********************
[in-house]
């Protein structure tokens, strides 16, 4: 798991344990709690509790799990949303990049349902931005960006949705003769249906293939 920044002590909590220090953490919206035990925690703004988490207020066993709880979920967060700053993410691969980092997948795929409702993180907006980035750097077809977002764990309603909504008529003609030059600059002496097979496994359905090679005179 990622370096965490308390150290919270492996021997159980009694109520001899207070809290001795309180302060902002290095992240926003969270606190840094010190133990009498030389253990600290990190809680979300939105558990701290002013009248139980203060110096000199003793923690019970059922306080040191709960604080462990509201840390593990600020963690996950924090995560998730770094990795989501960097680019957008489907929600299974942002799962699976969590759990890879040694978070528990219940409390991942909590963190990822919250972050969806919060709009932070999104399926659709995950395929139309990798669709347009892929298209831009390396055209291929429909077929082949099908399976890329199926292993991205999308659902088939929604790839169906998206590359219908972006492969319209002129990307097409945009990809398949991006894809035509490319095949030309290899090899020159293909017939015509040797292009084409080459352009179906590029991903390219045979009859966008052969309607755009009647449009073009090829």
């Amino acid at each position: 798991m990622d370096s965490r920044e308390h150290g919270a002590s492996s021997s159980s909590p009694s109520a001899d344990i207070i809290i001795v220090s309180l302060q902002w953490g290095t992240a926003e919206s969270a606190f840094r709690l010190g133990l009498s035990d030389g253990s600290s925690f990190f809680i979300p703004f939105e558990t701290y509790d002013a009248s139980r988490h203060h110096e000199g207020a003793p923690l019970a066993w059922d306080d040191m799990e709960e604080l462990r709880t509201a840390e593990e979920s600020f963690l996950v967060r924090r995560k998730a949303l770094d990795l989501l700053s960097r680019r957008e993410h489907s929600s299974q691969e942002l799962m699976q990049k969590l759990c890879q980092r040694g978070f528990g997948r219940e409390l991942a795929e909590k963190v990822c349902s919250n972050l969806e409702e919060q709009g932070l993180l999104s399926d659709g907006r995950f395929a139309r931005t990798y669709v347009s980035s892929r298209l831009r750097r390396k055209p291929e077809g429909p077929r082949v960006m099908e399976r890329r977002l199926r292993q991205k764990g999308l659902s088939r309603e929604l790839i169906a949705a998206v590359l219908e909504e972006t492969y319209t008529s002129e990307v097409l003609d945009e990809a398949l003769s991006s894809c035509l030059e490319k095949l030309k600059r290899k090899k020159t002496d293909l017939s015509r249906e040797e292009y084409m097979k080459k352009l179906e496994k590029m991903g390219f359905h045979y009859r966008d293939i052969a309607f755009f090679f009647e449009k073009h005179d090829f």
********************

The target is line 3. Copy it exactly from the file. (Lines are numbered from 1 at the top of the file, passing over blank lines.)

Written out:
């Amino acid at each position: 798991m990622d370096s965490r920044e308390h150290g919270a002590s492996s021997s159980s909590p009694s109520a001899d344990i207070i809290i001795v220090s309180l302060q902002w953490g290095t992240a926003e919206s969270a606190f840094r709690l010190g133990l009498s035990d030389g253990s600290s925690f990190f809680i979300p703004f939105e558990t701290y509790d002013a009248s139980r988490h203060h110096e000199g207020a003793p923690l019970a066993w059922d306080d040191m799990e709960e604080l462990r709880t509201a840390e593990e979920s600020f963690l996950v967060r924090r995560k998730a949303l770094d990795l989501l700053s960097r680019r957008e993410h489907s929600s299974q691969e942002l799962m699976q990049k969590l759990c890879q980092r040694g978070f528990g997948r219940e409390l991942a795929e909590k963190v990822c349902s919250n972050l969806e409702e919060q709009g932070l993180l999104s399926d659709g907006r995950f395929a139309r931005t990798y669709v347009s980035s892929r298209l831009r750097r390396k055209p291929e077809g429909p077929r082949v960006m099908e399976r890329r977002l199926r292993q991205k764990g999308l659902s088939r309603e929604l790839i169906a949705a998206v590359l219908e909504e972006t492969y319209t008529s002129e990307v097409l003609d945009e990809a398949l003769s991006s894809c035509l030059e490319k095949l030309k600059r290899k090899k020159t002496d293909l017939s015509r249906e040797e292009y084409m097979k080459k352009l179906e496994k590029m991903g390219f359905h045979y009859r966008d293939i052969a309607f755009f090679f009647e449009k073009h005179d090829f």